Applied Developmental Psychology: Executive function, cognitive control, self-control, cognitive development, conceptual development
**I will be admitting a PhD student in the Fall 2023 and welcome applications from talented students who are interested in conducting research on cognitive development in early and middle childhood.**
Dr. Sabine Doebel is an Assistant Professor of Psychology at George Mason University. Much of her work focuses on the role of experience in the development of executive function--the ability to regulate thoughts and actions in the service of goals, especially in the face of established habits and desires. In recent work her lab has examined the extent to which executive function predicts concurrent and longitudinal outcomes beyond academics (e.g., social, behavioral, and health). In other work she has been examining how home learning activities relate to working memory skills, in an effort to understand how working memory develops and can be supported by children at risk of poor academic achievement. She is also actively exploring a variety of mechanisms through which children develop executive function skills, including play, social learning, and language.
Dr. Doebel has also contributed to efforts to promote open science practices in developmental psychology, with the goal of making it easier to help researchers build on one another's work. You can find her lab website here and her recent TEDx talk here.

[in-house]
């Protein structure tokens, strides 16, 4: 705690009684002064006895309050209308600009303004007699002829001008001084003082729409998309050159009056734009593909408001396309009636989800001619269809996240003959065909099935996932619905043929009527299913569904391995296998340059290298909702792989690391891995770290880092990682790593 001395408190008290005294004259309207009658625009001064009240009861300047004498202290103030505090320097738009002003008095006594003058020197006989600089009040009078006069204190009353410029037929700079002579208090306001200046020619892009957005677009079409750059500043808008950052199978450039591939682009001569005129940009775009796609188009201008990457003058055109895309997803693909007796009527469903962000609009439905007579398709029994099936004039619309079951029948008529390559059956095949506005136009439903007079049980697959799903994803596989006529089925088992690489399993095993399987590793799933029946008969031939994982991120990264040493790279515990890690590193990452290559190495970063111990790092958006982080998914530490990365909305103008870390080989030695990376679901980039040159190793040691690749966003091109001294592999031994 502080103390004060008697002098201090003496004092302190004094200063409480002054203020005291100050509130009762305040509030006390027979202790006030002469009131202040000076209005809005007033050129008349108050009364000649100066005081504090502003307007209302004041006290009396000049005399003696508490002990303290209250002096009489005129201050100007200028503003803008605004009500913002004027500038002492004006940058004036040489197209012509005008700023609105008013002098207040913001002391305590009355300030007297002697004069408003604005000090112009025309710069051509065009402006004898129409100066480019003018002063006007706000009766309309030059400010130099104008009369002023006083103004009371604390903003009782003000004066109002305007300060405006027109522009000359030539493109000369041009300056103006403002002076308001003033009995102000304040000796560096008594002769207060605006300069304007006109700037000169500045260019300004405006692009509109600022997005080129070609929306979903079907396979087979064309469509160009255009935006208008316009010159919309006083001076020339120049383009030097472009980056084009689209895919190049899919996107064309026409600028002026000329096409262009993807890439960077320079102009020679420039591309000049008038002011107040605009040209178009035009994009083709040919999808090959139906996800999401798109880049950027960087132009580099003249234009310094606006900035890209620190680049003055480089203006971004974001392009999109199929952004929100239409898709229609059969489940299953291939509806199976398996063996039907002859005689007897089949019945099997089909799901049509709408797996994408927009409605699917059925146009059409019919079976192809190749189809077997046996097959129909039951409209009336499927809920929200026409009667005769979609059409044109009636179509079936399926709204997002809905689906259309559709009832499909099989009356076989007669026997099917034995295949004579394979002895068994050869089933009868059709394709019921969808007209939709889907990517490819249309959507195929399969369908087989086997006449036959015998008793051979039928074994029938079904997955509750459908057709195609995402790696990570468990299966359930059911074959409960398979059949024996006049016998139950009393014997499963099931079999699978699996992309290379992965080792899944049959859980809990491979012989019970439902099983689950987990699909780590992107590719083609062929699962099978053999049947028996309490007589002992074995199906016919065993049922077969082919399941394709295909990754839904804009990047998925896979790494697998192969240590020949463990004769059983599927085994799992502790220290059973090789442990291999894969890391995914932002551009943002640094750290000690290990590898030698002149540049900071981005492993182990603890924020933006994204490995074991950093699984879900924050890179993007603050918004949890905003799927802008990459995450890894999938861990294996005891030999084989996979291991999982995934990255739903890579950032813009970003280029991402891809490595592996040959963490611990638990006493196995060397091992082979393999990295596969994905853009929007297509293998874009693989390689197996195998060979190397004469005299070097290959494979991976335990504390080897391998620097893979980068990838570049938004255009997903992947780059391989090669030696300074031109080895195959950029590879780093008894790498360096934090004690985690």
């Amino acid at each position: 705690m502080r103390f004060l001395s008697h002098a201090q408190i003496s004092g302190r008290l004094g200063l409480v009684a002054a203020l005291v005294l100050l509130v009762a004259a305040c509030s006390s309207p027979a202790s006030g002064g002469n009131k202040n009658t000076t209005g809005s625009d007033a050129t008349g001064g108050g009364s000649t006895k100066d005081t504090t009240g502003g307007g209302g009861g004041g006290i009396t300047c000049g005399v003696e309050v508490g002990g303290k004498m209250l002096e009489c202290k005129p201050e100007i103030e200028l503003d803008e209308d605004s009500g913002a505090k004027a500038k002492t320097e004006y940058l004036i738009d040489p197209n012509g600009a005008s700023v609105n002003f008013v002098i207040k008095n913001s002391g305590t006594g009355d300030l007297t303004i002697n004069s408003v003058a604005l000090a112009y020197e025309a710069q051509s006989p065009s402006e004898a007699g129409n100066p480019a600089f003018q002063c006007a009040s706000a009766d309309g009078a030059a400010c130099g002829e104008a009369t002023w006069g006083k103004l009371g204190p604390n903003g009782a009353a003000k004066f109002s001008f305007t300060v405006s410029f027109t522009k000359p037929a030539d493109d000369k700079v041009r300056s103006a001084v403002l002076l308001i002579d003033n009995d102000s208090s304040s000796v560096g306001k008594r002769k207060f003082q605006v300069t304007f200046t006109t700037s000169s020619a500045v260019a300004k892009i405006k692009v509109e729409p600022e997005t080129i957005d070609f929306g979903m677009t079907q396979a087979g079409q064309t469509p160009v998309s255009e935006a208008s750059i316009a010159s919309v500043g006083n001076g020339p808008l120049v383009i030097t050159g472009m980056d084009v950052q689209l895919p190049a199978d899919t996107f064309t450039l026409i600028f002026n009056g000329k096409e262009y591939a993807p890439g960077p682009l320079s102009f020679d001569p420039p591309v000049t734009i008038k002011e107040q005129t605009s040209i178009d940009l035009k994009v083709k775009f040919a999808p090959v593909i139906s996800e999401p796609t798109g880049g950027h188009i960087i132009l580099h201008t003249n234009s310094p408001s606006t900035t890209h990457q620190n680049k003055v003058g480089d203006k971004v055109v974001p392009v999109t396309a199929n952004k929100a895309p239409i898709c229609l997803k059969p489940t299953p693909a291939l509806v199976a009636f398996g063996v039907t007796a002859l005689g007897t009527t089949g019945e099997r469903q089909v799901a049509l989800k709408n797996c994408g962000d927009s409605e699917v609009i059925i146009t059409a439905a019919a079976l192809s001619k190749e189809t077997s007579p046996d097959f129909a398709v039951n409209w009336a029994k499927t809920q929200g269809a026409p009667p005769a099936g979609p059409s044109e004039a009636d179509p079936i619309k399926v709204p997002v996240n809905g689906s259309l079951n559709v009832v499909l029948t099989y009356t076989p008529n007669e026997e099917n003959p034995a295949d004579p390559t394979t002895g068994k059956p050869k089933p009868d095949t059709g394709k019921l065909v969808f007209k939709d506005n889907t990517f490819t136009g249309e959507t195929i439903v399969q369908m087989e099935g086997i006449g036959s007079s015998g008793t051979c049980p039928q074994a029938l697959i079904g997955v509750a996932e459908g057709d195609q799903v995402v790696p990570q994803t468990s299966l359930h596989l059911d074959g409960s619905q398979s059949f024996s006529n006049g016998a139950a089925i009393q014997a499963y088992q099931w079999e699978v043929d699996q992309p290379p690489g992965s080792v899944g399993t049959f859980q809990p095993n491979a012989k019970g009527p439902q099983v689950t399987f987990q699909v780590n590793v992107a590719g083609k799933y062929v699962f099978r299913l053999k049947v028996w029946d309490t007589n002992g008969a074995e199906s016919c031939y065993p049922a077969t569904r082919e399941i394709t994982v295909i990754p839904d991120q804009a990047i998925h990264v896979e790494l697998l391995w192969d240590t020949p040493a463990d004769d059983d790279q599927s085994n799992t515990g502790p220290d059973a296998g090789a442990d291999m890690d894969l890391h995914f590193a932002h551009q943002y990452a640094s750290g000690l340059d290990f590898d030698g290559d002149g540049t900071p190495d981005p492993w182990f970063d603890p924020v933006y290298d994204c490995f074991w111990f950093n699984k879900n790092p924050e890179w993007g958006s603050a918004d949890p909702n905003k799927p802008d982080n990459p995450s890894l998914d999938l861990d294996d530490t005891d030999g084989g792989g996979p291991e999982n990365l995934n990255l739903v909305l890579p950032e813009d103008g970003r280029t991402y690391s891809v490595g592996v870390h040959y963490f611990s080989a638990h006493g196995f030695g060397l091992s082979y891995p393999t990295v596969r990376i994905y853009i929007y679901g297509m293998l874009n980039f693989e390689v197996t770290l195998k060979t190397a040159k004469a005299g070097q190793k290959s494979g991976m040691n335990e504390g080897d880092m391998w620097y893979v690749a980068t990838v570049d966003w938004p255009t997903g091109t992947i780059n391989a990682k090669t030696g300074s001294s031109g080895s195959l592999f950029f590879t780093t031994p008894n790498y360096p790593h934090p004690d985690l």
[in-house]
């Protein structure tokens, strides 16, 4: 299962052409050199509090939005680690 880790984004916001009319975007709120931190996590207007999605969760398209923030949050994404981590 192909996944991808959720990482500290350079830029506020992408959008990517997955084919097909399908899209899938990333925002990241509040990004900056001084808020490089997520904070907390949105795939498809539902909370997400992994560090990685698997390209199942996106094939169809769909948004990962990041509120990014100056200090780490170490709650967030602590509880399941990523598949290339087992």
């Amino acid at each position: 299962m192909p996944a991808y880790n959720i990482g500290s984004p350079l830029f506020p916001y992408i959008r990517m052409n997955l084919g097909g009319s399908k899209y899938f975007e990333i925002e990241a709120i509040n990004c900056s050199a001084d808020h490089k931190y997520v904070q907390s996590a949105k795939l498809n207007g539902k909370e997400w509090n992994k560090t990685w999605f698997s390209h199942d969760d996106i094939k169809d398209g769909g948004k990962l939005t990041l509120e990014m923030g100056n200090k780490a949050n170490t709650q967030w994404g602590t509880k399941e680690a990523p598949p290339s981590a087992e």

Stucke, N. J., Stoet, G., & Doebel, S. (2022). What are the kids doing? Exploring young children's activities at home and relations with externally cued executive function and child temperament. Developmental Science, e13226.
Doebel, S., Stucke, N. J., & Pang, S. (2022). Kindchenschema and cuteness elicit interest in caring for and playing with young children, but less so when children are masked. Scientific reports, 12(1), 1-8.
Doebel, S. (2020). Rethinking executive function development. Perspectives on Psychological Science.
Doebel, S., Michaelson, L. E., & Munakata, Y. (2020). Good things come to those who wait: Delaying gratification likely does matter for later achievement. Commentary on Watts, Duncan, & Quan: ‘Revisiting the Marshmallow Test: A Conceptual Replication Investigating Links Between Early Delay of Gratification and Later Outcomes’. Psychological Science.
Munakata, Y., Yanaoka, K., Doebel, S., Guild, R., Michaelson, L., & Saito, S. (2020). Group Influences on Children’s Delay of Gratification: Testing the Roles of Culture and Personal Connections. Collabra: Psychology, 6(1), 1.
Doebel, S. & Munakata, Y. (2018). Group influences on self-control: Children delay gratification and value it more when their in-group delays and their out-group doesn’t. Psychological Science, 29, 738-748.
Doebel, S. & Zelazo, P. D. (2015). A meta-analysis of the Dimensional Change Card Sort: Implications for developmental theories and the measurement of executive function in children. Developmental Review, 38, 241-268.